Drip. Drip. Drip.
It’s something you might not notice right away. But eventually, you’ll discover your vehicle is leaking. What is it? What does it mean?
Cars use a variety of fluids to keep them operational:
- Motor oil
- Brake fluid
- Transmission fluid
- Power steering fluid
- Windshield washer fluid
Try and operate your vehicle without one of these essential fluids. It won’t happen. It’s up to you to ensure all systems work well, and the fluids are at proper levels.
Including brake fluid. Brake fluid leaks can not only impact your brake system’s functionality but can also put you at risk. Imagine driving down the mountain after a day of skiing, and your brakes no longer work.
With so much riding on your brake system, here are a few things to consider if you find a brake fluid leak.
How brake fluid keeps the brake system operational
Brake fluid is a crucial component of a vehicle’s brake system. It is responsible for transmitting power from the brake pedal to the brake calipers to the brake pads, slowing the wheels down.
The brake system is closed, meaning that brake fluid is sealed inside and doesn’t typically need to be refilled the way you do motor oil or coolant. However, over time, the fluid can become contaminated or lose effectiveness, leading to decreased braking performance or even failure.
Brake fluid is typically made of a glycol-based fluid designed to withstand high temperatures and maintain viscosity over time. When the brake pedal is pressed, the brake fluid is forced through small passages in the brake lines and calipers. The brakes may not function properly if the fluid doesn’t flow easily.
The brake fluid also acts as a lubricant for the various moving parts in the brake system, such as the brake calipers and the brake pads. This helps to prevent wear and tear on these parts and keeps the system running smoothly. The brake fluid is also responsible for protecting the brake system from corrosion by forming a protective barrier on the metal components.
Brake fluid is hygroscopic, which means it absorbs moisture over time. This can decrease the fluid’s boiling point, which can cause brake fade or failure. Therefore, it is important to have the brake fluid checked regularly, and to replace it if necessary.
Check your owner’s manual for guidance, but brake fluid should generally be replaced every two to three years. Some manufacturers recommend replacing the brake fluid more often, such as every 30,000 miles or so. Replacing the brake fluid can help to ensure that the brakes are in good working condition and can help to prevent costly repairs down the road.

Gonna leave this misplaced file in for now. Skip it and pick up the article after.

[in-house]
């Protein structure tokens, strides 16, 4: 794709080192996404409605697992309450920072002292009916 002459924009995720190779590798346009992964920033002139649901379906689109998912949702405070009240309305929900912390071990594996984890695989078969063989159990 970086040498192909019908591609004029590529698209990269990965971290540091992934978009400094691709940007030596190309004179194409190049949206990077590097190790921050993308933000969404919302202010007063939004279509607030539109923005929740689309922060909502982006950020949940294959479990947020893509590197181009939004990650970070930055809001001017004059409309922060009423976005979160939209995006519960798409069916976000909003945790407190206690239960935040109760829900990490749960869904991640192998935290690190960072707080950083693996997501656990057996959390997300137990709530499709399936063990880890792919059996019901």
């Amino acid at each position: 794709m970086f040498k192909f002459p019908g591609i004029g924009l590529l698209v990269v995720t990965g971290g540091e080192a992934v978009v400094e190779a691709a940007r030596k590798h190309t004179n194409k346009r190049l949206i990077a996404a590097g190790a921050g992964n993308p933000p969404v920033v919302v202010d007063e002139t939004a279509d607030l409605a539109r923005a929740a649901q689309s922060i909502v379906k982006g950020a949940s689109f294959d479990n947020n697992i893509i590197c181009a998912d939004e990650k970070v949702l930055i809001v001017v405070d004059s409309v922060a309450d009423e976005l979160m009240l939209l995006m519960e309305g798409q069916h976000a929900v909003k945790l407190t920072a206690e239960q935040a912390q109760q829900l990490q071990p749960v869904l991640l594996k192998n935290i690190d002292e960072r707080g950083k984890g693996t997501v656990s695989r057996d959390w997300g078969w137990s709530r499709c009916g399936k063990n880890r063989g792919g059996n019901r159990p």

What can cause brake fluid to go bad?
Brake fluid is an essential component of a vehicle’s brake system, responsible for transmitting force from the brake pedal to the brake calipers, eventually slowing the wheels down and bringing the car to a stop. However, brake fluid can become contaminated over time or lose effectiveness, leading to decreased braking performance or even failure. Understanding the causes of brake fluid deterioration is essential to ensure that the brake system is functioning correctly and prevent costly repairs.
One of the most common causes of brake fluid deterioration is exposure to moisture. Brake fluid is hygroscopic, which means it absorbs moisture over time. This can decrease the fluid’s boiling point, which can cause brake fade or failure. Moisture can enter the brake system through the brake lines, calipers, and other components. This can happen due to leaks in the design, condensation due to temperature changes, or even through the brake fluid reservoir itself.
Brake fluid deterioration can also happen when exposed to high temperatures. As brake fluid is forced through the brake lines and into the brake calipers, it is subjected to high temperatures. This extreme heat can cause the fluid to break down, leading to decreased effectiveness and a reduced ability to lubricate the moving parts in the brake system. High temperatures can also cause the fluid to boil, resulting in brake fade or failure.
Contamination can also occur. This comes from rust, dirt, or other particles entering the brake system. These contaminants can cause the brake fluid to become dirty or discolored, reducing its effectiveness and leading to decreased braking performance. Contamination can also cause the brake system to wear out more quickly, leading to costly repairs.
Like other car parts, age will eventually become a factor. Over time, brake fluid will lose its effectiveness and can become contaminated. This can happen as a result of the fluid absorbing moisture, becoming polluted with dirt or other particles, or simply due to the age of the liquid. Replace the brake fluid periodically, even if it appears to be in good condition.
Brake fluid can also fail due to a lack of maintenance. The brake fluid can be compromised if the brake system is not maintained correctly. This can happen due to not checking and replacing the liquid regularly, not properly cleaning and inspecting the individual components in the brake system, or not correctly lubricating the moving parts. One part feeds to another; a regular maintenance schedule will ensure everything is working well.
Have a brake fluid leak?
Brake fluid is typically a light yellow color, but it will darken to gold or brown with age. If you see it underneath your car, or notice it accumulating in your wheel wells, it’s a sign of a leak.
It could be coming from any component within the brake system. It could be a failure of any part at any time.
But there’s one surefire way to prevent failure and deterioration before it starts; have brake fluid checked regularly, and replace it if necessary.
Start by checking your owner’s manual for guidelines. Then schedule a maintenance visit with one of our mechanics to be sure that the leak isn’t a sign of a bigger problem.
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